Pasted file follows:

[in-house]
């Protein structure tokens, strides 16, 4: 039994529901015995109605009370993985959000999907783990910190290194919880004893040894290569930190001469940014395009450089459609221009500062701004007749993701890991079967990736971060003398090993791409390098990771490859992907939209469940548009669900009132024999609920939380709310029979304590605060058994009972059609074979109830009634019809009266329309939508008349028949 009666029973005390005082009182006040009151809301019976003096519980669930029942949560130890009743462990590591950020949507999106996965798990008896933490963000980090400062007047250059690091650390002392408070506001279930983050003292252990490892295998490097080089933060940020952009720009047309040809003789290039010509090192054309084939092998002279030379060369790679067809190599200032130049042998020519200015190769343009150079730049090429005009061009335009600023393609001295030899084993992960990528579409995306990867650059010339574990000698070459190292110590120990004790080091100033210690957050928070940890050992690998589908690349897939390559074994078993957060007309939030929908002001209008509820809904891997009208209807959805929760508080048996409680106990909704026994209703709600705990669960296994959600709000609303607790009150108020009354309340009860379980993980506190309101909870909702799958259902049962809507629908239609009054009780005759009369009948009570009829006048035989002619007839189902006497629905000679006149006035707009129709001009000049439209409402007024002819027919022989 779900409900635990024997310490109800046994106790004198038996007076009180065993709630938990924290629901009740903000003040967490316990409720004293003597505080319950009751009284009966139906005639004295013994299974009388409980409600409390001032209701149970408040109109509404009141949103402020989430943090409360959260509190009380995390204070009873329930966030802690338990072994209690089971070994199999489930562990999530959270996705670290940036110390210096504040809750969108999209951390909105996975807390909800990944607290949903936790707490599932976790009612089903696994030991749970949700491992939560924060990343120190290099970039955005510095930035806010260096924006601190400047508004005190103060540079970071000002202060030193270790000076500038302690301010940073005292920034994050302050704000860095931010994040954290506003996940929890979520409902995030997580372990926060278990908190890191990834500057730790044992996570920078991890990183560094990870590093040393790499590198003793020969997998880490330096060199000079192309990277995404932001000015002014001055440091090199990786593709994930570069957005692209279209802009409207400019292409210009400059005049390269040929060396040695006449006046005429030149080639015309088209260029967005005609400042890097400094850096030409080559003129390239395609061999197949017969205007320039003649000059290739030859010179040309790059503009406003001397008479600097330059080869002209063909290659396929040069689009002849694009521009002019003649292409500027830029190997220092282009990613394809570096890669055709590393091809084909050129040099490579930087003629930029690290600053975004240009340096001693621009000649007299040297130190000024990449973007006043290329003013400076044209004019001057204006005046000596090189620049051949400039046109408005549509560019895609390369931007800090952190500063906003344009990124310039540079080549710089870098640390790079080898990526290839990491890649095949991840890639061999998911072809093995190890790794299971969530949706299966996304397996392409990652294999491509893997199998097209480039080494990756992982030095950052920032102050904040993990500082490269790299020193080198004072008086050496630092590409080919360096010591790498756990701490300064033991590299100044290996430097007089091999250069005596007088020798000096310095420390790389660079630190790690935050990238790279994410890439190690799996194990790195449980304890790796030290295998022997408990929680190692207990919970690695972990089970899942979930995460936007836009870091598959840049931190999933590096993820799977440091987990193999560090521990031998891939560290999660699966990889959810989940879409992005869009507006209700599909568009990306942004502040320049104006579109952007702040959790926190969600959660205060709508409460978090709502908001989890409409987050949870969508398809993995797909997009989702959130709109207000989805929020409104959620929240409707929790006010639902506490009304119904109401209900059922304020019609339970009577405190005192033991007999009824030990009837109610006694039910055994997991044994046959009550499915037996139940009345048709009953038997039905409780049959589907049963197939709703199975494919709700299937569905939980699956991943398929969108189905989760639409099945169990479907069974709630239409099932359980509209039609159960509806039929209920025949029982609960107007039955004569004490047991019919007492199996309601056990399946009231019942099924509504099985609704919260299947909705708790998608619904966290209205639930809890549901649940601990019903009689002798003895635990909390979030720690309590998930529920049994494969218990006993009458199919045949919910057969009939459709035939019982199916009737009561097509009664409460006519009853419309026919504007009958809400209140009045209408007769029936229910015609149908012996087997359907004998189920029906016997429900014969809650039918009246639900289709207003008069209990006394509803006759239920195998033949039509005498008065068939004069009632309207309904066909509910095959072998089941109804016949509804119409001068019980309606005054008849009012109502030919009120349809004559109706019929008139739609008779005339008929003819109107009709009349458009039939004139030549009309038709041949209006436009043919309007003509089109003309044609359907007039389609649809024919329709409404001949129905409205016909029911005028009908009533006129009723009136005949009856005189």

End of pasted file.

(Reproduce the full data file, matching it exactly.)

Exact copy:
[in-house]
């Protein structure tokens, strides 16, 4: 039994529901015995109605009370993985959000999907783990910190290194919880004893040894290569930190001469940014395009450089459609221009500062701004007749993701890991079967990736971060003398090993791409390098990771490859992907939209469940548009669900009132024999609920939380709310029979304590605060058994009972059609074979109830009634019809009266329309939508008349028949 009666029973005390005082009182006040009151809301019976003096519980669930029942949560130890009743462990590591950020949507999106996965798990008896933490963000980090400062007047250059690091650390002392408070506001279930983050003292252990490892295998490097080089933060940020952009720009047309040809003789290039010509090192054309084939092998002279030379060369790679067809190599200032130049042998020519200015190769343009150079730049090429005009061009335009600023393609001295030899084993992960990528579409995306990867650059010339574990000698070459190292110590120990004790080091100033210690957050928070940890050992690998589908690349897939390559074994078993957060007309939030929908002001209008509820809904891997009208209807959805929760508080048996409680106990909704026994209703709600705990669960296994959600709000609303607790009150108020009354309340009860379980993980506190309101909870909702799958259902049962809507629908239609009054009780005759009369009948009570009829006048035989002619007839189902006497629905000679006149006035707009129709001009000049439209409402007024002819027919022989 779900409900635990024997310490109800046994106790004198038996007076009180065993709630938990924290629901009740903000003040967490316990409720004293003597505080319950009751009284009966139906005639004295013994299974009388409980409600409390001032209701149970408040109109509404009141949103402020989430943090409360959260509190009380995390204070009873329930966030802690338990072994209690089971070994199999489930562990999530959270996705670290940036110390210096504040809750969108999209951390909105996975807390909800990944607290949903936790707490599932976790009612089903696994030991749970949700491992939560924060990343120190290099970039955005510095930035806010260096924006601190400047508004005190103060540079970071000002202060030193270790000076500038302690301010940073005292920034994050302050704000860095931010994040954290506003996940929890979520409902995030997580372990926060278990908190890191990834500057730790044992996570920078991890990183560094990870590093040393790499590198003793020969997998880490330096060199000079192309990277995404932001000015002014001055440091090199990786593709994930570069957005692209279209802009409207400019292409210009400059005049390269040929060396040695006449006046005429030149080639015309088209260029967005005609400042890097400094850096030409080559003129390239395609061999197949017969205007320039003649000059290739030859010179040309790059503009406003001397008479600097330059080869002209063909290659396929040069689009002849694009521009002019003649292409500027830029190997220092282009990613394809570096890669055709590393091809084909050129040099490579930087003629930029690290600053975004240009340096001693621009000649007299040297130190000024990449973007006043290329003013400076044209004019001057204006005046000596090189620049051949400039046109408005549509560019895609390369931007800090952190500063906003344009990124310039540079080549710089870098640390790079080898990526290839990491890649095949991840890639061999998911072809093995190890790794299971969530949706299966996304397996392409990652294999491509893997199998097209480039080494990756992982030095950052920032102050904040993990500082490269790299020193080198004072008086050496630092590409080919360096010591790498756990701490300064033991590299100044290996430097007089091999250069005596007088020798000096310095420390790389660079630190790690935050990238790279994410890439190690799996194990790195449980304890790796030290295998022997408990929680190692207990919970690695972990089970899942979930995460936007836009870091598959840049931190999933590096993820799977440091987990193999560090521990031998891939560290999660699966990889959810989940879409992005869009507006209700599909568009990306942004502040320049104006579109952007702040959790926190969600959660205060709508409460978090709502908001989890409409987050949870969508398809993995797909997009989702959130709109207000989805929020409104959620929240409707929790006010639902506490009304119904109401209900059922304020019609339970009577405190005192033991007999009824030990009837109610006694039910055994997991044994046959009550499915037996139940009345048709009953038997039905409780049959589907049963197939709703199975494919709700299937569905939980699956991943398929969108189905989760639409099945169990479907069974709630239409099932359980509209039609159960509806039929209920025949029982609960107007039955004569004490047991019919007492199996309601056990399946009231019942099924509504099985609704919260299947909705708790998608619904966290209205639930809890549901649940601990019903009689002798003895635990909390979030720690309590998930529920049994494969218990006993009458199919045949919910057969009939459709035939019982199916009737009561097509009664409460006519009853419309026919504007009958809400209140009045209408007769029936229910015609149908012996087997359907004998189920029906016997429900014969809650039918009246639900289709207003008069209990006394509803006759239920195998033949039509005498008065068939004069009632309207309904066909509910095959072998089941109804016949509804119409001068019980309606005054008849009012109502030919009120349809004559109706019929008139739609008779005339008929003819109107009709009349458009039939004139030549009309038709041949209006436009043919309007003509089109003309044609359907007039389609649809024919329709409404001949129905409205016909029911005028009908009533006129009723009136005949009856005189």